bone transplanted from a donor site to a recipient site, without anastomosis of nutrient vessels; bone can be transplanted within the same person (that is, autograft) or between different people (that is, allograft).
See also: osteoplasty.

bone graft

Sterilised bony tissue, often of cadaveric origin, used to fill and/or “sculpt” bone defects.
 
Indications
Spinal fusion, revision of failed articular prostheses, filling traumatic or malignant bone defects, or periodontal defects.

bone graft

Orthopedic surgery Sterilized bony tissue, often of cadaveric origin, used to fill and/or 'sculpt' bone defects Indications Spinal fusion, revision of failed articular prostheses, filling traumatic or malignant bone defects, or periodontal defects. See Tissue bank.

bone graft

(bōn graft)
Osseous matter transplanted from a donor site to a recipient site, without anastomosis of nutrient vessels; bone can be transplanted within the same person (i.e., autograft) or between different people (i.e., allograft).

bone graft

(bōn graft)
Bone transplanted from a donor site to a recipient site, without anastomosis of nutrient vessels; bone can be transplanted within the same person (i.e., autograft) or between different people (i.e., allograft).

Patient discussion about bone graft

Q. What is a bone marrow transplant? I wanted to enter myself as a potential bone marrow donor and wanted to know first of all what bone marrow is? What does a bone marrow transplant mean and how is it done?

A. Bone marrow is a soft, fatty tissue inside the bones. This is where blood cells are produced, and where they develop. Transplanted bone marrow will restore production of white blood cells, red blood cells, and platelets. Donated bone marrow must match the patient's tissue type. It can be taken from the patient, a living relative (usually a brother or a sister), or from an unrelated donor. Donors are matched through special blood tests called HLA tissue typing. Bone marrow is taken from the donor in the operating room while the donor is unconscious and pain-free (under general anesthesia). Some of the donor's bone marrow is removed from the top of the hip bone. The bone marrow is filtered, treated, and transplanted immediately or frozen and stored for later use. Transplant marrow is transfused into the patient through a vein (IV) and is naturally carried into the bone cavities where it grows to replace the old bone marrow.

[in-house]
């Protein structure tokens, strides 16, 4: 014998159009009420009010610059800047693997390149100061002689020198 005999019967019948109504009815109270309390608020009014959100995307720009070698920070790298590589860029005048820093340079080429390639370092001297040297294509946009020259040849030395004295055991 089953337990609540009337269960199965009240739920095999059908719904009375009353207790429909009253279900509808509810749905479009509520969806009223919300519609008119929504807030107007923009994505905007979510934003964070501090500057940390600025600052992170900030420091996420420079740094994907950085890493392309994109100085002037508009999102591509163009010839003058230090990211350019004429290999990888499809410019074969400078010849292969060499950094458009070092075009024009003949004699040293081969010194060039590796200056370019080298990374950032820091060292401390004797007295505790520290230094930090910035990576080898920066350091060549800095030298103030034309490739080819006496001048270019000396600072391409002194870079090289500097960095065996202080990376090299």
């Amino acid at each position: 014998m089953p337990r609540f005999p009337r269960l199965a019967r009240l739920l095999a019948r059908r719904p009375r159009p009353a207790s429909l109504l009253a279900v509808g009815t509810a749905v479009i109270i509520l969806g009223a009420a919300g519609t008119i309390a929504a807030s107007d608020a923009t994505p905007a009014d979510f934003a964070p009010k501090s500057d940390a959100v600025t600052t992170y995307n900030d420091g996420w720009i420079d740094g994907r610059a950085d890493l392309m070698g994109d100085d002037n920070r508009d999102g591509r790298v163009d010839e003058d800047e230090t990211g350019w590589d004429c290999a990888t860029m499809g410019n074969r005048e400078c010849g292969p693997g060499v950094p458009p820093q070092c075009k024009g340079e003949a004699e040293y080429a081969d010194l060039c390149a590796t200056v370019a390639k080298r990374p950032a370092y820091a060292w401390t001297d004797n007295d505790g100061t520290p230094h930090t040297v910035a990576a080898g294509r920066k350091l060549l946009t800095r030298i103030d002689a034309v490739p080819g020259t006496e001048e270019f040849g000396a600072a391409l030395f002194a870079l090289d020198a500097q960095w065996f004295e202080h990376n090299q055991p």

More discussions about bone graft
References in periodicals archive ?
Some of the other growth-inducing factors include the availability of advanced products in different shapes and sizes, rising prevalence of orthopedic problems and periodontal diseases, and increasing number of studies for investigating the enhancement of bioactivity of bone graft substitutes.
Imaging assessment: Bone fusion rate = number of bone graft fusion cases / total number of cases in the group x 100%.
The scaffolds, fitted with human induced pluripotent stem cell (iPSC)-derived mesodermal progenitor cells, were placed into a bioreactor specially designed to accommodate bone grafts with a broad range of sizes.
4 Van Gemert JTM, Van Es, Van, Cann EM, Koole R: Nonvascularized bone graft for segmental reconstruction of the mandible-A Reappraisal.
Therefore, an increase of 3 mm in width can be considered as viable in horizontal increases using a bone graft in a block extracted from the mandibular ramus, which may be a limitation in more demanding cases.
Treatment of large segmental bone defects with reamer-irrigator-aspirator bone graft: technique and case series.
Qualitative and quantitative diferences between bone graft obtained from the medullary canal (with a reamer/irrigator/aspirator) and the iliac crest of the same patient.
Autogenous, allogenic, and tissue engineered [5, 6] bone grafts are successfully used.
Since 1996, 201 residual digits of 104 patients underwent gradual distraction and bone graft with a self-designed digital external fixator (produced by Wujin No.
Following flap elevation (Figure 4) the bone graft was modified and fixed to the recipient site by using titanium mini-screws to avoid micromovements of the bone graft during healing period (Figure 5).
Although the bone graft eventually dies, it acts as a scaffold on which new bone can grow.